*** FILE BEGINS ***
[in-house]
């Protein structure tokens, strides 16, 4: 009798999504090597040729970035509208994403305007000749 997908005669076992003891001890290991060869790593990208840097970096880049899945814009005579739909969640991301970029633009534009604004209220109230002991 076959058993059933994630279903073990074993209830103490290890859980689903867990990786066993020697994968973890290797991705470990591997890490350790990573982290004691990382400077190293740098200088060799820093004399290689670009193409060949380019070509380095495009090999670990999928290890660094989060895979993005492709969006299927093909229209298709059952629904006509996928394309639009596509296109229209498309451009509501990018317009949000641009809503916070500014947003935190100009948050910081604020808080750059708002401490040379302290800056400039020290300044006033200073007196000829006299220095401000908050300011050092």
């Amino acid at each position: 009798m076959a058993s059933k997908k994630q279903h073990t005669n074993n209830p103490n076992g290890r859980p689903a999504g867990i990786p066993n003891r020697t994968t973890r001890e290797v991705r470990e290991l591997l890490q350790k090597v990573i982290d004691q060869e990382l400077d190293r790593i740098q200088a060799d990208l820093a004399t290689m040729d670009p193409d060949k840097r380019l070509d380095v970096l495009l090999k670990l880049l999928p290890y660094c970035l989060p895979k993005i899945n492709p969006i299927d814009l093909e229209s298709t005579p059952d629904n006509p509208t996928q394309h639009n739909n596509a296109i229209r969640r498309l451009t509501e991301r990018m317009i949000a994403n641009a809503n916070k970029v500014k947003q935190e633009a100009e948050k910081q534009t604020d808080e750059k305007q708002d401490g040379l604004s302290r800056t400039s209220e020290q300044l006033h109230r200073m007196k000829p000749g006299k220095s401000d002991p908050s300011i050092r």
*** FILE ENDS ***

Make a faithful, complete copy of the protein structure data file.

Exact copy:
[in-house]
């Protein structure tokens, strides 16, 4: 009798999504090597040729970035509208994403305007000749 997908005669076992003891001890290991060869790593990208840097970096880049899945814009005579739909969640991301970029633009534009604004209220109230002991 076959058993059933994630279903073990074993209830103490290890859980689903867990990786066993020697994968973890290797991705470990591997890490350790990573982290004691990382400077190293740098200088060799820093004399290689670009193409060949380019070509380095495009090999670990999928290890660094989060895979993005492709969006299927093909229209298709059952629904006509996928394309639009596509296109229209498309451009509501990018317009949000641009809503916070500014947003935190100009948050910081604020808080750059708002401490040379302290800056400039020290300044006033200073007196000829006299220095401000908050300011050092």
């Amino acid at each position: 009798m076959a058993s059933k997908k994630q279903h073990t005669n074993n209830p103490n076992g290890r859980p689903a999504g867990i990786p066993n003891r020697t994968t973890r001890e290797v991705r470990e290991l591997l890490q350790k090597v990573i982290d004691q060869e990382l400077d190293r790593i740098q200088a060799d990208l820093a004399t290689m040729d670009p193409d060949k840097r380019l070509d380095v970096l495009l090999k670990l880049l999928p290890y660094c970035l989060p895979k993005i899945n492709p969006i299927d814009l093909e229209s298709t005579p059952d629904n006509p509208t996928q394309h639009n739909n596509a296109i229209r969640r498309l451009t509501e991301r990018m317009i949000a994403n641009a809503n916070k970029v500014k947003q935190e633009a100009e948050k910081q534009t604020d808080e750059k305007q708002d401490g040379l604004s302290r800056t400039s209220e020290q300044l006033h109230r200073m007196k000829p000749g006299k220095s401000d002991p908050s300011i050092r």